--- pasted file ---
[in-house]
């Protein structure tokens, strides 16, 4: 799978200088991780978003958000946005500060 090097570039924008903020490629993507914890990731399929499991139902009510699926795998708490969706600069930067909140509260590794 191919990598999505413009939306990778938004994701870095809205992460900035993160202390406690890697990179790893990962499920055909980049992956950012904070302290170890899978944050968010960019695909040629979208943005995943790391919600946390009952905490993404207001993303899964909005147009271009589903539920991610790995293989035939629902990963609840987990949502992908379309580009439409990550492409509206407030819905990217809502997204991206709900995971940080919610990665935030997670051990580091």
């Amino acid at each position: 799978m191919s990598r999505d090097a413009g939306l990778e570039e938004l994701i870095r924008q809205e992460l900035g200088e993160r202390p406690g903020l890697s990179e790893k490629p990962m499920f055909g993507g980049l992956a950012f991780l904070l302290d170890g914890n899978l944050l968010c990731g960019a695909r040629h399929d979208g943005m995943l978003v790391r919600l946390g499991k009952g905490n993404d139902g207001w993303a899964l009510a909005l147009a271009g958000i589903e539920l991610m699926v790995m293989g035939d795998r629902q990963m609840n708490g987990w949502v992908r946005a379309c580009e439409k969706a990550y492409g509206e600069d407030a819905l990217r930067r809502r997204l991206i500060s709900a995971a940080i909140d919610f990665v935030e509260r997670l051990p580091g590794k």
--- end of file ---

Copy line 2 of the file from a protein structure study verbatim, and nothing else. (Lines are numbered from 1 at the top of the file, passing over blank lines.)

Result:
């Protein structure tokens, strides 16, 4: 799978200088991780978003958000946005500060 090097570039924008903020490629993507914890990731399929499991139902009510699926795998708490969706600069930067909140509260590794 191919990598999505413009939306990778938004994701870095809205992460900035993160202390406690890697990179790893990962499920055909980049992956950012904070302290170890899978944050968010960019695909040629979208943005995943790391919600946390009952905490993404207001993303899964909005147009271009589903539920991610790995293989035939629902990963609840987990949502992908379309580009439409990550492409509206407030819905990217809502997204991206709900995971940080919610990665935030997670051990580091």